There are three effects of turning stealth nutrition from foe to friend. First, you immediately get to love foods that love you back -- because by its very definition, a stealth approach to nutrition treads artfully around issues of taste and texture. The food all tastes great -- it's just so much better for you, re-engineered to be so from the inside out. One of the ways stealth nutrition makes foods better for you is by making them more satiating, meaning they fill you up on fewer calories. Portion control is built in -- and the results of filling up routinely on fewer calories can be quite stunning.

Second, the more truly wholesome ingredients are blended into ever more wholesome recipes, the more these flavor profiles subtly work over your palate. The net effect is taste bud rehab, causing you -- and your kids! -- to prefer evermore wholesome foods. The process is self-perpetuating.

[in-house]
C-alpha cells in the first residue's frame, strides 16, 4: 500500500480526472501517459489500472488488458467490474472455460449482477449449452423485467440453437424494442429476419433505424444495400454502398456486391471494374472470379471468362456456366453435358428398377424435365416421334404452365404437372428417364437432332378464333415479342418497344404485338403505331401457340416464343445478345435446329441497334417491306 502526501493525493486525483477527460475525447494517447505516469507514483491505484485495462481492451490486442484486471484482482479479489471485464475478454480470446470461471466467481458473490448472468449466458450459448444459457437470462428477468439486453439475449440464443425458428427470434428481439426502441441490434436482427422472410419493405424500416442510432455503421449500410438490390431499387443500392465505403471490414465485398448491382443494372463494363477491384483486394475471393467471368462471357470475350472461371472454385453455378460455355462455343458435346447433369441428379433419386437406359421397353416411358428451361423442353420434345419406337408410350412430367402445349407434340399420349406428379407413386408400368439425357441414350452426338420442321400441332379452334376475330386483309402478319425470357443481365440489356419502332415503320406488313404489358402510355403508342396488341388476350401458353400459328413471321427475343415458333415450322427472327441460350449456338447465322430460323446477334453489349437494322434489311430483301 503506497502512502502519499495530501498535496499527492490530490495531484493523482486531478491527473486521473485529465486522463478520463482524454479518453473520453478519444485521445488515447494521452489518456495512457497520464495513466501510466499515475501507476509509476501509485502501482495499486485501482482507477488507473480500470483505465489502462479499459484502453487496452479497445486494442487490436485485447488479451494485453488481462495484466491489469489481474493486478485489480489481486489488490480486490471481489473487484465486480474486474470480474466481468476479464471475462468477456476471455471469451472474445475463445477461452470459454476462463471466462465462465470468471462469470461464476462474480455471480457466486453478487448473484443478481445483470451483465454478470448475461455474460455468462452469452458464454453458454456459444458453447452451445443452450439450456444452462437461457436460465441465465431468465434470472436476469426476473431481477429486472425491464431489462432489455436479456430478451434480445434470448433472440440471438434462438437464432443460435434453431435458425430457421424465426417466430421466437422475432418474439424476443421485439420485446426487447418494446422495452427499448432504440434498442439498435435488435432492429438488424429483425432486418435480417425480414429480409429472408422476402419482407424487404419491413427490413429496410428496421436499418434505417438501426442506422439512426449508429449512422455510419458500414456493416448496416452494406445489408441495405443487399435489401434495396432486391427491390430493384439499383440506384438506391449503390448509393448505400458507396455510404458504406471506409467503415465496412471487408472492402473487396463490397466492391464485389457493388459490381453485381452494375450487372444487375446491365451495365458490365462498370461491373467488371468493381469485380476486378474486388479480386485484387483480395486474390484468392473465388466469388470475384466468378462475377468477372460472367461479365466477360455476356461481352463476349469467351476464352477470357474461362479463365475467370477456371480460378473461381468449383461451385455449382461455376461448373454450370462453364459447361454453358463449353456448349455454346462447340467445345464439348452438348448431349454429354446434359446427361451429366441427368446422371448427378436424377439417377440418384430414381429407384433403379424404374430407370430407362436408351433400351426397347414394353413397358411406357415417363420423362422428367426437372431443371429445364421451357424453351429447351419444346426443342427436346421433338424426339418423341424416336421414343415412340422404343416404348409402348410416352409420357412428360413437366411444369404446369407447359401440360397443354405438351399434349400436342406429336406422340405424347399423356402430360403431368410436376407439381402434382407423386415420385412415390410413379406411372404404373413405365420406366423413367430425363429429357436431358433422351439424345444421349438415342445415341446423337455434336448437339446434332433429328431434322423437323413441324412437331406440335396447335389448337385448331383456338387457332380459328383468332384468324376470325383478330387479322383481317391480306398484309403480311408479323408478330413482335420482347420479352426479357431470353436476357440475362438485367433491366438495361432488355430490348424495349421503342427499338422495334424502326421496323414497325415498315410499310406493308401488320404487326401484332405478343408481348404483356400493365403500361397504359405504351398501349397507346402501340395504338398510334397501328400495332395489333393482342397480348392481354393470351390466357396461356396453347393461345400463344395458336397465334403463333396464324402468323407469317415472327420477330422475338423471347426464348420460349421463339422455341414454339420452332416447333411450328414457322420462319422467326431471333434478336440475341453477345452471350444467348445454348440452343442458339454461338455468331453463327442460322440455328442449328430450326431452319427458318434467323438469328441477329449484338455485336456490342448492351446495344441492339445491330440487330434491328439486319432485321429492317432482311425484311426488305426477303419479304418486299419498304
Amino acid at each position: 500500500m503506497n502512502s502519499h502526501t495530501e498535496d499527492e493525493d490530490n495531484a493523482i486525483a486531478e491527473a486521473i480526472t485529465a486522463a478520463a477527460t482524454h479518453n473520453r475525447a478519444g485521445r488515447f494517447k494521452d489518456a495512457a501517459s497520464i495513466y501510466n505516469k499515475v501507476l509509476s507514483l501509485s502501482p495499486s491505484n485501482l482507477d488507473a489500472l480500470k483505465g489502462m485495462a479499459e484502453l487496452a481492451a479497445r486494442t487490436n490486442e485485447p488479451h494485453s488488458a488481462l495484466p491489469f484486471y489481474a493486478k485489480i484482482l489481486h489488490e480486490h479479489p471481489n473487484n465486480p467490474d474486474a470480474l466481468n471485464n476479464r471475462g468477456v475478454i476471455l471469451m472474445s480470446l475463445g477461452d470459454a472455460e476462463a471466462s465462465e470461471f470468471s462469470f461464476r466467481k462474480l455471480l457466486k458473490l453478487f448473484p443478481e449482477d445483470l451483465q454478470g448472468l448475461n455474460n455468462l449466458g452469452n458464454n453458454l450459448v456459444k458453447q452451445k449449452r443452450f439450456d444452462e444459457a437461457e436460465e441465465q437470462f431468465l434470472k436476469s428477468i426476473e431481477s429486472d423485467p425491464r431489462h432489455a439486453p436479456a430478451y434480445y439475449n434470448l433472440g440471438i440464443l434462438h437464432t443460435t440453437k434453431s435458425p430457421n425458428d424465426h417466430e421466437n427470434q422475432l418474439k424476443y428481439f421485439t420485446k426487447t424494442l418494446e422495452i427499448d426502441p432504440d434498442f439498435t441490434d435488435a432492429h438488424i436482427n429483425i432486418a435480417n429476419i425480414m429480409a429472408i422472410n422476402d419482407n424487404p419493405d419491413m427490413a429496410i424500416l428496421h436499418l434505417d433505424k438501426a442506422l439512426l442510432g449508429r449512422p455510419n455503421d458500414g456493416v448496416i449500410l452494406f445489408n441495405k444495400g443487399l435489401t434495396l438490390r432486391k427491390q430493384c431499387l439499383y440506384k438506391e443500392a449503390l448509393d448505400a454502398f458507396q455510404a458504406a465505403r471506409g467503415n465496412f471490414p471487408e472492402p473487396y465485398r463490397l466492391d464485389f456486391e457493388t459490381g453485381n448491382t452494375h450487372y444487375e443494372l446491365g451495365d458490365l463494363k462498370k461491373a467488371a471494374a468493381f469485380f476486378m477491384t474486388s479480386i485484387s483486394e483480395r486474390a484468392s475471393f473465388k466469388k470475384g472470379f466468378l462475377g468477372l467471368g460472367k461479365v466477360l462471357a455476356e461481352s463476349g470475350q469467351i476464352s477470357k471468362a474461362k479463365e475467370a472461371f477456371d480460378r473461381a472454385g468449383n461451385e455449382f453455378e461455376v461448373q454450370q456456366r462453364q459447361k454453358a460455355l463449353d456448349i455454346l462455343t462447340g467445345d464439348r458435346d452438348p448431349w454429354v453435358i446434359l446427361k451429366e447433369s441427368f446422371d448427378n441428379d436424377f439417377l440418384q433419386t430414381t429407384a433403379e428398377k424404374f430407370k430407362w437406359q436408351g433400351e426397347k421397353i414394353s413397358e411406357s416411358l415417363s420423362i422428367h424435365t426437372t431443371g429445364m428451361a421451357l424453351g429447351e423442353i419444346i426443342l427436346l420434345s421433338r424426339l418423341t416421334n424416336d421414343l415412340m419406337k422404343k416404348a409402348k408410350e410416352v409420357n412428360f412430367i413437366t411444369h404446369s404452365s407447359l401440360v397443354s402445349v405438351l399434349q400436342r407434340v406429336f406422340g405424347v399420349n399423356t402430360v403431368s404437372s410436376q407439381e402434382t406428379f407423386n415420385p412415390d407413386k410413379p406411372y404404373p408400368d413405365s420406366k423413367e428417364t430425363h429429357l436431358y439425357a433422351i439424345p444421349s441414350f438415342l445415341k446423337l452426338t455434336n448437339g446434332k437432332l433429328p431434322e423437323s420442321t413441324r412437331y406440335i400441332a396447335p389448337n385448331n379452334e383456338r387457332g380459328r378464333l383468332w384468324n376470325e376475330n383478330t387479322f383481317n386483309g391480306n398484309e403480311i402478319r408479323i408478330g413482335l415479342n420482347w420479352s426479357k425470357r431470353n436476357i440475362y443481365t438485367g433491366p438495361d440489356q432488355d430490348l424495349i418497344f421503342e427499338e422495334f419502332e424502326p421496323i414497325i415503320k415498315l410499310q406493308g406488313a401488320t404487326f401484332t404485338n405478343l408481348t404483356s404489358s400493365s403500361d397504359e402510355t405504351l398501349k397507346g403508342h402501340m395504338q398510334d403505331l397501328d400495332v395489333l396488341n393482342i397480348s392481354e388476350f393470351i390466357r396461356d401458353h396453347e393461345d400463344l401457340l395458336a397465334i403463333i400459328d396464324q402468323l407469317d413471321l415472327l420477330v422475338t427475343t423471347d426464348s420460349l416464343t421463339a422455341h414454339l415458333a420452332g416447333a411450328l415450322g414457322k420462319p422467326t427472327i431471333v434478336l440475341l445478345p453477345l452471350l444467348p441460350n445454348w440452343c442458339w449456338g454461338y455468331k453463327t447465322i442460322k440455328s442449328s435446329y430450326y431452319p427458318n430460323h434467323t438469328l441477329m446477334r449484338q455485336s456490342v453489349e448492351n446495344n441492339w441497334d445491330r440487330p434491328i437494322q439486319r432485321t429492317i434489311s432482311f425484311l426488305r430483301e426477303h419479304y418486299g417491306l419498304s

Third, a transformation of recipes, meals, and dishes can add up to a transformation of your diet. That, in turn, can transform your health, and that of your family, for the better.

I trust you know the aphorism about health, wealth, and wisdom. The standard version places an emphasis on sleep, which does belong on the short list of priorities. For today's purposes, though, we can shift the emphasis to stealth, and adjust the sequence. In a world awash in foods designed to be energy-dense, nutrient-dilute, and hyperpalatable, it is wise to reclaim control over your diet with the application of stealth.

While stealth may not lead directly to wealth, it is worth noting that many of the most nutritious ingredients ideal for stealthy makeovers are very inexpensive. Culinary stealth certainly can lead directly to better health via better nutrition, by improving dishes, meals, and palates -- resulting in a better diet overall.

A taste for stealth can help a whole family love food that loves them back. Along with other resources, Cuisinicity is now available to help your family do just that. I think it would be wise to take advantage of the opportunity.

-fin